I also have to highlight the importance of collaboration; in Tenaz, we all compose. The synergy is almost magical: Lesther, the guitar player, comes up with a riff, and then Aramis, the drummer and bandleader, plays a beat, Gaby the bass player joins the rhythm and suggests a couple of variations, and then I’m already writing the lyrics. Of course, sometimes I arrive with lyrics and an outline of the melody, or Aramis comes up with the lyrics and the basic rhythm… but finding the point in which we are all satisfied, not clinging to the absolute truth of your original version, is a true learning experience. In fact, many times during my writing career I have tried writing in tandem with other authors… and it is something similar: it requires patience, not boxing oneself in one’s own style, and trying new things. To sum it up, it’s something quite difficult, in general… but since 2007 I sincerely find it a bit easier.
Britt: In the novel, you give groups of optimistic science fiction writers a name- “futurologists.” Do you think there’s a place for optimistic science fiction in today’s world? Has there ever been? Would you describe this novel as optimistic?
Yoss: In every time period there must be a place for optimism. If we are here today, if the 21st century civilization still exists, even though it appeared that it would disappear during the 20th century because of nuclear war, overpopulation or environmental contamination… if we survived the terrible tensions of the Cold War without our world ending in an atomic holocaust, why not be a little optimistic? Things are never so good that they can’t get better.
Nor so bad that they can’t get worse. Because, objectively, many of the problems I just mentioned are still reasons to worry right now. If we add up global warming, terrorism, plagues, and total energy collapse if we run out of oil before discovering other energy sources, it nearly makes me want to go screaming that the Apocalypse is coming. Tomorrow.
It is true that Sci-Fi writers are often accused of these sinister predictions, of blowing up the planet once a week in our writings. But people forget that the genre’s function is to warn. Raising awareness of creating a system of anti-asteroid missiles so that we don’t end up like the dinosaurs 65 million years ago, for example. Or talking to the World Health Organization so that SARS, AIDS, or Ebola don’t become the pandemics that make humans an extinct species.
Of course, Cuban authors and readers, as well as all the citizens of the socialist world, so depleted since the ’90s, remember well the time in which, as a side effect of social realism, the Sci-Fi we were encouraged to write was methodically optimistic: Capitalism was about to fall in a definitive crisis, the world would be completely communist in a couple of decades, and if we bumped into another intelligent species they would be pacific and not a race of galactic conquerors whose only interest in humans would be the interest of a farmer in his livestock. Very pretty.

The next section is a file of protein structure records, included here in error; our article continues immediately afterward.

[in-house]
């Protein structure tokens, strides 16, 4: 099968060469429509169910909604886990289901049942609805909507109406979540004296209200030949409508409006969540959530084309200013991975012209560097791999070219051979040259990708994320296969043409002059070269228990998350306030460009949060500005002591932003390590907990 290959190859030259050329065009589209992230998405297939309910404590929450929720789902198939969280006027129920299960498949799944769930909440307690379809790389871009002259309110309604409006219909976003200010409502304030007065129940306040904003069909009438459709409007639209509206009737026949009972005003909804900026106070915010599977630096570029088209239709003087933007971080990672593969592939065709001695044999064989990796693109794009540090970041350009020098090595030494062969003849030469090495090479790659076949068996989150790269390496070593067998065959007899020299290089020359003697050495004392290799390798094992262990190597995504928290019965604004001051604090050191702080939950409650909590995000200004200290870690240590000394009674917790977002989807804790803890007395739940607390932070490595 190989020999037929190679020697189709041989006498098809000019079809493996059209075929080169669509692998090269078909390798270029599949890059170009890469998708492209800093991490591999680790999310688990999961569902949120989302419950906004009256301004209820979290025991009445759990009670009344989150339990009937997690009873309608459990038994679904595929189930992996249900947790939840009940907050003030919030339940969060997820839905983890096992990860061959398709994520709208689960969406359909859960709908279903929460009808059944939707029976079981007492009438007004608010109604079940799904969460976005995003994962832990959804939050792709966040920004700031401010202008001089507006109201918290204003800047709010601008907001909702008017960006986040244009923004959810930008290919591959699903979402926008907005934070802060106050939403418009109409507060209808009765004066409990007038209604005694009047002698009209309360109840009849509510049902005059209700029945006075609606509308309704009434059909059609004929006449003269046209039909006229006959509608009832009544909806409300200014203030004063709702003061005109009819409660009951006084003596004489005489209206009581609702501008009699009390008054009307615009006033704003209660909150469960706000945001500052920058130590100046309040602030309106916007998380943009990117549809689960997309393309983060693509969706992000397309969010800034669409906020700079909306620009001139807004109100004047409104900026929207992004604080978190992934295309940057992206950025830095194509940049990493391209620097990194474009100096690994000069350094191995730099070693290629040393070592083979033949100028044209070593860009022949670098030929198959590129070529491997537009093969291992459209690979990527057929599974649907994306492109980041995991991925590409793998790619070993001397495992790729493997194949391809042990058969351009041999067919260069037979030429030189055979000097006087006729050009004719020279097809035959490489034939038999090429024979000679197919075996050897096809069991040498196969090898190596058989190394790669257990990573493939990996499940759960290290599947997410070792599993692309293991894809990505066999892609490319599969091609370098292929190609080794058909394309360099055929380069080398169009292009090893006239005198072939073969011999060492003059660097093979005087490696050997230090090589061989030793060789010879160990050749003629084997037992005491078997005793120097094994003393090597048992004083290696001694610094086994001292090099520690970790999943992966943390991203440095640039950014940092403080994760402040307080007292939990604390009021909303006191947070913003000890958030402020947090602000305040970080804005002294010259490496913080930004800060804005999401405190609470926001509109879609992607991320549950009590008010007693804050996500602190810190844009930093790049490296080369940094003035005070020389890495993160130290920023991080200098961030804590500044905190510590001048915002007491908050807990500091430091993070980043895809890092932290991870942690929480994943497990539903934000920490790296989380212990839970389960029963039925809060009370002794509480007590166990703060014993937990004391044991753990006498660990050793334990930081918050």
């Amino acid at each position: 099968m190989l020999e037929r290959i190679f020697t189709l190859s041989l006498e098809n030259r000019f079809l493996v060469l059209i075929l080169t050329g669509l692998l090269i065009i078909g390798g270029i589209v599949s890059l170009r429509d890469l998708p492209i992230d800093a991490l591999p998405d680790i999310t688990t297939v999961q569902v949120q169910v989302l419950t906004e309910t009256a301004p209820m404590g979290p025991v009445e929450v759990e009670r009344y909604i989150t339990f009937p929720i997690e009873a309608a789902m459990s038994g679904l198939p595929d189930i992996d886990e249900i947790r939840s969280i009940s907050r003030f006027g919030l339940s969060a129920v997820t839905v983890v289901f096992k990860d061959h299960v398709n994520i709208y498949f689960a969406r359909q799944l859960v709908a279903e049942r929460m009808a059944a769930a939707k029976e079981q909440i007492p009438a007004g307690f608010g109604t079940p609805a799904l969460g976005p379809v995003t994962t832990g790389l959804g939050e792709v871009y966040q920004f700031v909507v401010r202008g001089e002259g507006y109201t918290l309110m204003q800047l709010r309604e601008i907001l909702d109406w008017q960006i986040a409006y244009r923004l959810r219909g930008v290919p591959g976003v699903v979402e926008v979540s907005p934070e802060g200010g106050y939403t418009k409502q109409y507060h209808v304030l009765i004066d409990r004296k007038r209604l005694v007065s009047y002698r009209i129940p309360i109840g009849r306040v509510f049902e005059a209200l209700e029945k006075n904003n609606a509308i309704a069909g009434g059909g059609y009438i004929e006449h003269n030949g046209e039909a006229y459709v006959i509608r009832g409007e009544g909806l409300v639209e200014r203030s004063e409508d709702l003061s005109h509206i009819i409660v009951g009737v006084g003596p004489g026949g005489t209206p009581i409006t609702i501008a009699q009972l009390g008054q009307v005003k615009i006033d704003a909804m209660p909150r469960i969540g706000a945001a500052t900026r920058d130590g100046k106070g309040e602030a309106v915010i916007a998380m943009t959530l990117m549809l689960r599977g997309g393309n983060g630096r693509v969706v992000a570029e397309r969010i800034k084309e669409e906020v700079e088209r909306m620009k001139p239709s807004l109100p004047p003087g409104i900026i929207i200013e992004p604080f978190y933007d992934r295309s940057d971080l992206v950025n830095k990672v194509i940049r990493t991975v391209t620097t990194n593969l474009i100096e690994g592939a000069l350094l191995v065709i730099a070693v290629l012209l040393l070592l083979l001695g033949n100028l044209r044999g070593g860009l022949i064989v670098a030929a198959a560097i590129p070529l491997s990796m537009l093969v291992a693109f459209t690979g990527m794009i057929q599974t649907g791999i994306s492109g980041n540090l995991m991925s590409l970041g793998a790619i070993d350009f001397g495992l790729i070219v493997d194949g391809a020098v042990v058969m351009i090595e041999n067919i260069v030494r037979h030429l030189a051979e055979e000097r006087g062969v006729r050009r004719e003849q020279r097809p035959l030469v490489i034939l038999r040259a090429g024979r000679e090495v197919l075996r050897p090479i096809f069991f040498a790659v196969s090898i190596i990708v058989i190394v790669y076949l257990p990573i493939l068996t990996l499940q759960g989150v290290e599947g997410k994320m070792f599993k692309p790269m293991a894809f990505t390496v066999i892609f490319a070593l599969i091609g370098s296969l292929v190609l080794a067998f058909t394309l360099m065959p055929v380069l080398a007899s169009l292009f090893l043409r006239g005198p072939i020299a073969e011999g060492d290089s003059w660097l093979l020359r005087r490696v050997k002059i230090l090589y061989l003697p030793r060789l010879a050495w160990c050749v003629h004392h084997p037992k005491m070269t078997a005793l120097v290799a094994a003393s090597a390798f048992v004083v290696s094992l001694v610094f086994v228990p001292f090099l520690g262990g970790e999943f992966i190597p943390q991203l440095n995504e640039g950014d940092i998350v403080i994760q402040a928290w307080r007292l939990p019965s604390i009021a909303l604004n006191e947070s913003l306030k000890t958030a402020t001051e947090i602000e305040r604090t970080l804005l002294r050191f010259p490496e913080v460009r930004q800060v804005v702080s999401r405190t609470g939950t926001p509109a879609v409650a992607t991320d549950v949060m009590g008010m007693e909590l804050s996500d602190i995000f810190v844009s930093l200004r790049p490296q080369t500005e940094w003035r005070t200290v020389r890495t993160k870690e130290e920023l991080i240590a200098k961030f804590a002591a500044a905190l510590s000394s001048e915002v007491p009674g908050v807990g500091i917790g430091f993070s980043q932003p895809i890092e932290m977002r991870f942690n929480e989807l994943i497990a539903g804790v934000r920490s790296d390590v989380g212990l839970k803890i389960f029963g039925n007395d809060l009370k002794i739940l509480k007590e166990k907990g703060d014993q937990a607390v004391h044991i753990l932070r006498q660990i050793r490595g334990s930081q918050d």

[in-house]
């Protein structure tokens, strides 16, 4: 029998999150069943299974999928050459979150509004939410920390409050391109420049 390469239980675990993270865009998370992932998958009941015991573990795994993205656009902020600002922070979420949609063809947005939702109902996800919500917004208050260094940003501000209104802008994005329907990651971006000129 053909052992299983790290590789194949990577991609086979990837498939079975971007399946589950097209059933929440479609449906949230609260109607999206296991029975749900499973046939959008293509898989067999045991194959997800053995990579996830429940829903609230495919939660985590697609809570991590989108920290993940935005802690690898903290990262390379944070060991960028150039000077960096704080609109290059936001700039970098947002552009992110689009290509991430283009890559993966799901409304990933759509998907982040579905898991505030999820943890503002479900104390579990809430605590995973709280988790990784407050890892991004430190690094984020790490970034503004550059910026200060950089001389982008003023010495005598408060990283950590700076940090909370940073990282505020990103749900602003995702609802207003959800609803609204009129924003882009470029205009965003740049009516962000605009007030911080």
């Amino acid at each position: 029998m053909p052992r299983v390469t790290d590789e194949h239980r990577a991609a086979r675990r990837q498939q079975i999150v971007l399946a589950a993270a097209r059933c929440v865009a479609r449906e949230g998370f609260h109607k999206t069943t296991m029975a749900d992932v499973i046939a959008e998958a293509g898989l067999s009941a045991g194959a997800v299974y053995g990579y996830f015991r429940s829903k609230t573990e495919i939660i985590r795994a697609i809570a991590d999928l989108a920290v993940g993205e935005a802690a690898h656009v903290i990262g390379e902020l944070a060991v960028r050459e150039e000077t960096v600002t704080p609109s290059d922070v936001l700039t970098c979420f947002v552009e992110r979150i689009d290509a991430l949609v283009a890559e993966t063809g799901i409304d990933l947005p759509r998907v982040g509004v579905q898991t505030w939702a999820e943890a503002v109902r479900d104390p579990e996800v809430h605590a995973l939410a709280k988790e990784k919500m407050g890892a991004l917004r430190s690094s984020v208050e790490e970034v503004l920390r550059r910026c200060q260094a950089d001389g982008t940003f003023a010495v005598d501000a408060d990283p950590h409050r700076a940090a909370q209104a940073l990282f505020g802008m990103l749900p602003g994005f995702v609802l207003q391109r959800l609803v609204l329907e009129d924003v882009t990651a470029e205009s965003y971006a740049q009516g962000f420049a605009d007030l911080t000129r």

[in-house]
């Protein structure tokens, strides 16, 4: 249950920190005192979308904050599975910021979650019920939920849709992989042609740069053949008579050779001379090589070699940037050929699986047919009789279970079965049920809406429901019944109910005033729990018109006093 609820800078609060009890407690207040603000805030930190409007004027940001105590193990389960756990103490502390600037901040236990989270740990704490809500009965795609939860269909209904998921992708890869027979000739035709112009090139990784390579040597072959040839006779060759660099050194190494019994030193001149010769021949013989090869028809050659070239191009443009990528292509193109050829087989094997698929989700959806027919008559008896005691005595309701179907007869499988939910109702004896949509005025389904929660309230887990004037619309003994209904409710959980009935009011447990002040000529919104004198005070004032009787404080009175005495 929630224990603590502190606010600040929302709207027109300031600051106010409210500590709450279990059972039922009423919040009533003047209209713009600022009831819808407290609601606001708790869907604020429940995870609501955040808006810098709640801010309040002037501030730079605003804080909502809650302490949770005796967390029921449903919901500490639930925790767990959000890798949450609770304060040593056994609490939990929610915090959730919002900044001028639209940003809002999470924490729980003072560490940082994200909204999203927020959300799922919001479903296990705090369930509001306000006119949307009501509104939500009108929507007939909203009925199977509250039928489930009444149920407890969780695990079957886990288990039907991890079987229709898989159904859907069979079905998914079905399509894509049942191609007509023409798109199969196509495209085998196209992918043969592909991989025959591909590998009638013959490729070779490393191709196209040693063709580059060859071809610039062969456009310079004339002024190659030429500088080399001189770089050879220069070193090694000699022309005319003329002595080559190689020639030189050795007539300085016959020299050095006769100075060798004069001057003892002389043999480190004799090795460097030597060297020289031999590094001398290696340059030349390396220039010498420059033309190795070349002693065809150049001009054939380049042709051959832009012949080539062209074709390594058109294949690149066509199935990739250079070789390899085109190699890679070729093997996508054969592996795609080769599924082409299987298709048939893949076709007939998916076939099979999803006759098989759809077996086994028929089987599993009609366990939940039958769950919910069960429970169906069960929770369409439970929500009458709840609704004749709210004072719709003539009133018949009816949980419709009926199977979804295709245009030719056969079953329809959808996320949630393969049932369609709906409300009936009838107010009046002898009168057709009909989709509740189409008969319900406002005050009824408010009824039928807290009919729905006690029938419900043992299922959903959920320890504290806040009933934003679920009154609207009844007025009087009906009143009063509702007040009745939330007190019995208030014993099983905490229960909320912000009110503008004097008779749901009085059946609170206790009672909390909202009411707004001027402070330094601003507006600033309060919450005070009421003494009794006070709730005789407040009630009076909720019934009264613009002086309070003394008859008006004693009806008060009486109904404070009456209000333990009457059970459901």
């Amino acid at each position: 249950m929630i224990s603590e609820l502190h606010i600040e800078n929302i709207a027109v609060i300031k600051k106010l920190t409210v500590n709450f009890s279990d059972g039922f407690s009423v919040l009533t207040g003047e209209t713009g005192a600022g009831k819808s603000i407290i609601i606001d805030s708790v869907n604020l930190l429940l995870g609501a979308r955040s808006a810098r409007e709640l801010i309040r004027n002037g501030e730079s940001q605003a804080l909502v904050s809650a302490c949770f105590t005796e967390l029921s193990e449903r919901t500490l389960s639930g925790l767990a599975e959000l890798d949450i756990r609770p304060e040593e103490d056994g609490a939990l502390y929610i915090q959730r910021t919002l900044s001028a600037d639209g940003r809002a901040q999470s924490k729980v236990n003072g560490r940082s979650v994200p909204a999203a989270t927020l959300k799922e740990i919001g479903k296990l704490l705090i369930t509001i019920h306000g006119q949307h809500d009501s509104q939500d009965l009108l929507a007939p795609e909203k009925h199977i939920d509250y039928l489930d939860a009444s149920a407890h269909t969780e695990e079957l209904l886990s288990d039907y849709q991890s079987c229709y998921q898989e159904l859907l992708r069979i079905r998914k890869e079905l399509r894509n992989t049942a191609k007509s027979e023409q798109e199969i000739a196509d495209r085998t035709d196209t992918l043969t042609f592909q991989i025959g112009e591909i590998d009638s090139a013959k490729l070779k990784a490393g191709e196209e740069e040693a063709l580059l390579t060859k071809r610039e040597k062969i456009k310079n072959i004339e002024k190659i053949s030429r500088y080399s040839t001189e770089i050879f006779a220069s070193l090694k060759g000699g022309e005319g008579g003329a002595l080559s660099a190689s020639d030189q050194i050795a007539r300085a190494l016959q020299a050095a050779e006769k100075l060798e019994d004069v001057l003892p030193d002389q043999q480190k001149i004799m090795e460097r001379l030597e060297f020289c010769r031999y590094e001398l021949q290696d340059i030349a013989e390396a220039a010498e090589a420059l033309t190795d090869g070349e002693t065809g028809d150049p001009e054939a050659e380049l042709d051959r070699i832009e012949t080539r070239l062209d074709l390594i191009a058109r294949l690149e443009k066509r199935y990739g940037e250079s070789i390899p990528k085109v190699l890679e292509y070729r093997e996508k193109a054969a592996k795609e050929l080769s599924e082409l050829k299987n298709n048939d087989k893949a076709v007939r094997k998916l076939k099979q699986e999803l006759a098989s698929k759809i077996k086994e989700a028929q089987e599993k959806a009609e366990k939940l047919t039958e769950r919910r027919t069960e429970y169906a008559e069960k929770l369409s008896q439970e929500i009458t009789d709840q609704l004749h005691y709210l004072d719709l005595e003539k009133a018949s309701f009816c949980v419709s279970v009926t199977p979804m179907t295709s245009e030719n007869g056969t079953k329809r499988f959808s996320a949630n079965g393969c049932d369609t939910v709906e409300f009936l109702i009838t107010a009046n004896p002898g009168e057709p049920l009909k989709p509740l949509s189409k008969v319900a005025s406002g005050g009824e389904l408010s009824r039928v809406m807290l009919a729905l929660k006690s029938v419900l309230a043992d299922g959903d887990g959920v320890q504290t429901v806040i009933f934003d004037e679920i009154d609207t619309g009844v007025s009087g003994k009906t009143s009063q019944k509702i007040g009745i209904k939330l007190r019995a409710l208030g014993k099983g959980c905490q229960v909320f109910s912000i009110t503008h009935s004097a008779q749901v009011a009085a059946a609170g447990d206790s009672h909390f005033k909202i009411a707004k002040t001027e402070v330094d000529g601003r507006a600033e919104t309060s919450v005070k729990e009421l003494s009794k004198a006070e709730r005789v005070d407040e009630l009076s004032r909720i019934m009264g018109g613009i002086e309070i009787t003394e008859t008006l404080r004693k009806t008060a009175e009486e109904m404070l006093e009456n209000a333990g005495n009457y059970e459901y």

But, as you can see, what eventually disappeared was socialism, and Fermi’s paradox still holds true: if there are others out there, why don’t they answer back? It’s not about a lack of room for optimism, but like I just said (If I were religious I could very well believe that gods love humanity very much, given that despite all our stupidities we are still here), when this becomes, ideologically, the only option for representing the future, these futures turn false. And writers of these don’t believe much in them, nor do their readers.
That’s why A Planet for Rent has a load of pessimistic baggage: after our leaders promised us development for decades, the USSR fell, and it all ended up being a lie. But we were not even allowed to say that: so while the government opened up the country’s doors for foreign tourism… and while our women opened their legs to these tourists in order to survive, there was still talk about the inevitable victory of socialism, and of redundant values while we all looked desperately for dollars. The ’90s were all about hypocrisy being the government’s policy. In my novel the xenoids, owners of the Earth, always claim they are humanity’s friends, and hide the fact that they are its masters.
…leaders and their dictators, their paranoid repressions and their stupid policies fade away, but the people always remain.
However, Cuba survived the “Special Period” after all, and without giving up socialism… even if this happened by perverting all the socialist values we had been spoon fed before the ’90s. A very high price. So at the end of my novel, the last story, “The Platinum Card,” has a message that is optimistic for me, an homage to the Cuban people: You can betray us, you can lie to us, you can repress us, force us to emigrate, to sell ourselves… but we are here and we will still be here. Because no government is stronger than its people; leaders and their dictators, their paranoid repressions and their stupid policies fade away, but the people always remain. Maybe they remain only to suffer new repressions and dictatorships… but they remain, and that’s the important part.
Britt: Friga was an interesting character; you made someone who was tough and happened to be a woman into a sympathetic and formidable character. It doesn’t seem like it, but do you have challenges as a man writing female characters?